J.D. Granger Out as Top Manager of Fort Worth's Panther Island Project

Major management changes at the embattled Trinity River Vision Authority included the removal of its executive director, J.D. Granger, who had headed up the “Panther Island” project since its beginning more than a dozen years ago.

Granger, the son of a powerful congresswoman who started the project, will instead work directly for Jim Oliver, head of the Tarrant Regional Water District.

Oliver told NBC 5 Investigates that Granger will focus on flood control projects, while the economic development part of Panther Island - once a major interest for Granger - will be taken over by the city of Fort Worth.

After the changes were announced at Wednesday’s TRVA board meeting, Granger told NBC 5 Investigates he was okay with the restructuring, “if that’s what they want.”

Asked how long he plans to continue working on the project, he said he didn’t know.

The Panther Island project dates back to 2003, at a projected cost of $360 million.

Way over budget and years behind in completion, the project’s estimated cost has ballooned to nearly $1.2 billion - with no end in sight.

U.S. Rep. Kay Granger is credited with creating the project, first labeled Trinity Vision, and she is nearly solely responsible for securing federal dollars for its creation.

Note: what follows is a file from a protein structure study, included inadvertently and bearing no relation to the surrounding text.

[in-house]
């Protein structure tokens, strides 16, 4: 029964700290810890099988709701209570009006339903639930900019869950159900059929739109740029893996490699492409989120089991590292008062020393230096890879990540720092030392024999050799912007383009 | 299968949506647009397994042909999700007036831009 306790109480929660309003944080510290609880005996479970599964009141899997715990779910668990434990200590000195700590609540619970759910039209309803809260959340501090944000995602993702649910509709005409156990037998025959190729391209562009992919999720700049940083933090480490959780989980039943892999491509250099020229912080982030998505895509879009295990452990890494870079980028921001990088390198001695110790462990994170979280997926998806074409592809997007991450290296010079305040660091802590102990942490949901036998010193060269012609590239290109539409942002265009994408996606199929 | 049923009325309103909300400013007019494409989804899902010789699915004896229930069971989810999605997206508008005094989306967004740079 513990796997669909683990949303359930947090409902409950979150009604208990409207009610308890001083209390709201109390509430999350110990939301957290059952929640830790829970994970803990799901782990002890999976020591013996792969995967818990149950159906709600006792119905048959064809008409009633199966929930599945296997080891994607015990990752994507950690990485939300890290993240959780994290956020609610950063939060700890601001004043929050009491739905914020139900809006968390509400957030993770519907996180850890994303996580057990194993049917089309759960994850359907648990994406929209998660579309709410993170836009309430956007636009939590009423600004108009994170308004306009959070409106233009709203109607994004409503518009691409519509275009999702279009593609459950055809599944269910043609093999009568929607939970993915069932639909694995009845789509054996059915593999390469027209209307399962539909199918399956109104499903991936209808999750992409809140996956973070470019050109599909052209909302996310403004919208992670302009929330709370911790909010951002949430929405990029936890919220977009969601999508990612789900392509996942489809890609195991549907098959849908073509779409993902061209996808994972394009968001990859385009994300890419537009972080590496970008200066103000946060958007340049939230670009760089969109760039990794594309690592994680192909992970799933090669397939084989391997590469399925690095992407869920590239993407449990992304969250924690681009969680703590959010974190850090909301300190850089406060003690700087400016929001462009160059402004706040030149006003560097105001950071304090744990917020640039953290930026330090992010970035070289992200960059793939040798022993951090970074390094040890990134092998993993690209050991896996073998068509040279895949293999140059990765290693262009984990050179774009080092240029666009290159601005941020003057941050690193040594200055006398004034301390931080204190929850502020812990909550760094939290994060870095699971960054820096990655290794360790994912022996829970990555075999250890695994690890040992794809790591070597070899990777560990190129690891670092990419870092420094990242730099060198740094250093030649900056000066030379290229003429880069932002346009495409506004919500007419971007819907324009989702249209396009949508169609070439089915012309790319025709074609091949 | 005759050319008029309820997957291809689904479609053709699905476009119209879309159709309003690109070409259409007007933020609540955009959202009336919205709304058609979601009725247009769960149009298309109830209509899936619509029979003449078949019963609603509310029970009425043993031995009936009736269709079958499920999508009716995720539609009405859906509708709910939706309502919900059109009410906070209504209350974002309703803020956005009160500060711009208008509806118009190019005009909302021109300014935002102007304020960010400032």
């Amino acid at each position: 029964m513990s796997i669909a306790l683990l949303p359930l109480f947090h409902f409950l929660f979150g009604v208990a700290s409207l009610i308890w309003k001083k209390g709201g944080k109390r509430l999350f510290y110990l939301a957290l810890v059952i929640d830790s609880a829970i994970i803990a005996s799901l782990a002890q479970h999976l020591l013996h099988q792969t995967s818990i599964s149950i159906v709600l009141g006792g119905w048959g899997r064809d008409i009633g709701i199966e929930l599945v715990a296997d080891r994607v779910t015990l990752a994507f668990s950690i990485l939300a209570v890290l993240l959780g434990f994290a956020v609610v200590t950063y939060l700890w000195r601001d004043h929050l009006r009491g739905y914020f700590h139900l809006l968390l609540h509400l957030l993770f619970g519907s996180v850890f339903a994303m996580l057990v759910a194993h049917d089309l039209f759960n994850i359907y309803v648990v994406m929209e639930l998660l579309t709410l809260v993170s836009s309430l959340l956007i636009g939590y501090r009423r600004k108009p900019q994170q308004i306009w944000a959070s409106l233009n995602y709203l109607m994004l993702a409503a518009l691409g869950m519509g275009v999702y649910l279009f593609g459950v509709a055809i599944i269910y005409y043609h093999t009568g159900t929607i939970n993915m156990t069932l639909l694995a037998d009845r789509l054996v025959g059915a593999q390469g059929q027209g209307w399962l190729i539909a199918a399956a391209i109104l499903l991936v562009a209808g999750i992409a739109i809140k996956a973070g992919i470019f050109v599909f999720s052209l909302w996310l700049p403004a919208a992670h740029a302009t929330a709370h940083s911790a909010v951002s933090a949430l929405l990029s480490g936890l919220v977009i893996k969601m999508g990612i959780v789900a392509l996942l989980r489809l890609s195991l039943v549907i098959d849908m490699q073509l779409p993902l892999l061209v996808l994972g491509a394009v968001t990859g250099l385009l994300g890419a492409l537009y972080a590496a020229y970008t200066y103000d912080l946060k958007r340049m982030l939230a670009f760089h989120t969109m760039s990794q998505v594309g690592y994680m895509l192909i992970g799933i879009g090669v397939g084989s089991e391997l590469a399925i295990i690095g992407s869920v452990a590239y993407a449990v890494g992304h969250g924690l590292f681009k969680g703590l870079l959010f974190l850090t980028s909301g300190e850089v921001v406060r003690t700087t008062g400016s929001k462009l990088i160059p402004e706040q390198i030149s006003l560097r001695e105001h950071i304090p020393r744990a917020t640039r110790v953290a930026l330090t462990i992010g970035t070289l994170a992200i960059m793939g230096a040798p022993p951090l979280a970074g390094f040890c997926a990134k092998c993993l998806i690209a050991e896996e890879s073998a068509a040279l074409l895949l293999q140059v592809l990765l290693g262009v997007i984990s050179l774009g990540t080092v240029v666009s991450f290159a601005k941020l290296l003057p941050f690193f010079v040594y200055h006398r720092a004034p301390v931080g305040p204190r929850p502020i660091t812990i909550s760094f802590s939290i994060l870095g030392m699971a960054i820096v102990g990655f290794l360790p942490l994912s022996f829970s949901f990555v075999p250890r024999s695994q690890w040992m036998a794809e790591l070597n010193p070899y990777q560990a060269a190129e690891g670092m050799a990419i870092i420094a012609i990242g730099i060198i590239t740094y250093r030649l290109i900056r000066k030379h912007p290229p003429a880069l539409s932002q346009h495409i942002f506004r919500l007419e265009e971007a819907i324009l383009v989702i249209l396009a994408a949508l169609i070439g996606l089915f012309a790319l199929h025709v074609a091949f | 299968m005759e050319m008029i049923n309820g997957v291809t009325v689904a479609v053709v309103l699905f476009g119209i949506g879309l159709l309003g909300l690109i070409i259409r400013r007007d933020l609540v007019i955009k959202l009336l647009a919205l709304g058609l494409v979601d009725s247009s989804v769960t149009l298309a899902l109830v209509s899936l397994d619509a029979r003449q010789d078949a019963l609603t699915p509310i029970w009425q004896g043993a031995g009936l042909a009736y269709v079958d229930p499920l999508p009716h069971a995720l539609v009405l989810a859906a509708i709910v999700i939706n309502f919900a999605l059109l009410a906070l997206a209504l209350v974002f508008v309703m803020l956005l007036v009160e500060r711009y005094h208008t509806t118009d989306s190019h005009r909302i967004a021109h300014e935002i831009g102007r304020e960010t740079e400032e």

From the beginning, her son, J.D., was placed in charge, as executive director, immediately drawing criticism that he only got the job because of his mother.

In recent years, federal dollars have been cut off, with critics in Congress asaying it was improper for J.D. to lead a project begun by his mother.

The Trump administration has also been critical, saying Panther Island had become more of an initiative for an entertainment district, rather than a flood control project, and that other areas in the country were in greater need of federal dollars to address the threat of floods.

Despite the many setbacks, the city of Fort Worth has continued to pledge its commitment to completing Panther Island, with voters last year approving a $250 million bond package to make that happen.

However, the cost overruns and construction delays finally tested the city’s patience, with Mayor Betsy Price pushing for an outside “performance” review that led to the management changes, which also includes hiring a project coordinator for the TRVA.

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